“I used to cry every day at work,” says Duda, who recently retired from Chiefess Kamakahelei Middle School, where she taught Spanish. “I was very opposed to the war, and reading these letters to parents who had lost their children was very heartbreaking.”

The position, along with other experiences working for the government in close proximity to big-name politicians – and a few movie stars – helped her realize that money and power do not equate with happiness.

“I could see that these were not happy people, that power was not going to make you happy,” she says. “It got very clear to me that having lots of money wasn’t going to make you very happy either.”

By the time Duda worked as a vice-consul cultural attaché for the U.S. Embassy in Santiago, Chile, she was thoroughly disheartened by the ways of the government, and realized it no longer coincided with her values. Instead, she joined forces with the leader of the Brazilian exiles and his wife in Paris.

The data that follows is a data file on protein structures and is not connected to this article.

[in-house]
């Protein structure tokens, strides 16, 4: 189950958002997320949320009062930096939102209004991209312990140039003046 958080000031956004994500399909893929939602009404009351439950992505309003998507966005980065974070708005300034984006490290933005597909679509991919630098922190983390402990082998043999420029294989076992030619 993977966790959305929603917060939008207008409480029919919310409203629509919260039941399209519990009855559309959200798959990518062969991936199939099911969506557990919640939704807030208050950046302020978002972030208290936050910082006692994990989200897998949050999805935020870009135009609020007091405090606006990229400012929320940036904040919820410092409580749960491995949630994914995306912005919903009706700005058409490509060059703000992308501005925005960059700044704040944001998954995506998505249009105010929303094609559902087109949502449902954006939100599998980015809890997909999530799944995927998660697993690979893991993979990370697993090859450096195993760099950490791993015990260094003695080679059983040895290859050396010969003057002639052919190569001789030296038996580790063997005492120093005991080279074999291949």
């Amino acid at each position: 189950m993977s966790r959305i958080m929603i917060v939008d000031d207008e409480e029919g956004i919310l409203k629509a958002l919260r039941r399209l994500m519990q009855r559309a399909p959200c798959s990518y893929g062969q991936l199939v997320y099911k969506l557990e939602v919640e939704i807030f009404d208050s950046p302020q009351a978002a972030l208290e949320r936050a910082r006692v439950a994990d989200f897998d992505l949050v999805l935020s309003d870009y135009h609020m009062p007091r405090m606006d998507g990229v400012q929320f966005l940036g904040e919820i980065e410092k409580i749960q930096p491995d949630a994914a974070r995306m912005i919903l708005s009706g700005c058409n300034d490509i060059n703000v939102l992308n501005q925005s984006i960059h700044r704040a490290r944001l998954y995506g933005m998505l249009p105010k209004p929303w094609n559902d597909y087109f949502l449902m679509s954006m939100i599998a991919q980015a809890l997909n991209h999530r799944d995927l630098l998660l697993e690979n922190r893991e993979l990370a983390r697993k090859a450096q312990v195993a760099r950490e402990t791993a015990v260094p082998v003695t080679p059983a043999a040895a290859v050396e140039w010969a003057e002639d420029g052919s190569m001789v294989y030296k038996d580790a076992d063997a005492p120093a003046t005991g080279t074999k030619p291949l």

Duda and a friend visit her dying mother: ‘She went out laughing,’ Duda says

Together they wrote an expose on the use of torture in Brazil that went before the United Nations Human Rights Committee.

“But they kept on torturing people,” she says. “And by this time, I’m really disillusioned by all this political work. Nothing is going to change unless people change inside. And the most useful thing I could do if I wanted to be of service in the world is to go look inside and see how I could become a kinder, more peaceful and loving person.”

That’s when her true calling came to be realized – with a little help from Mother Teresa.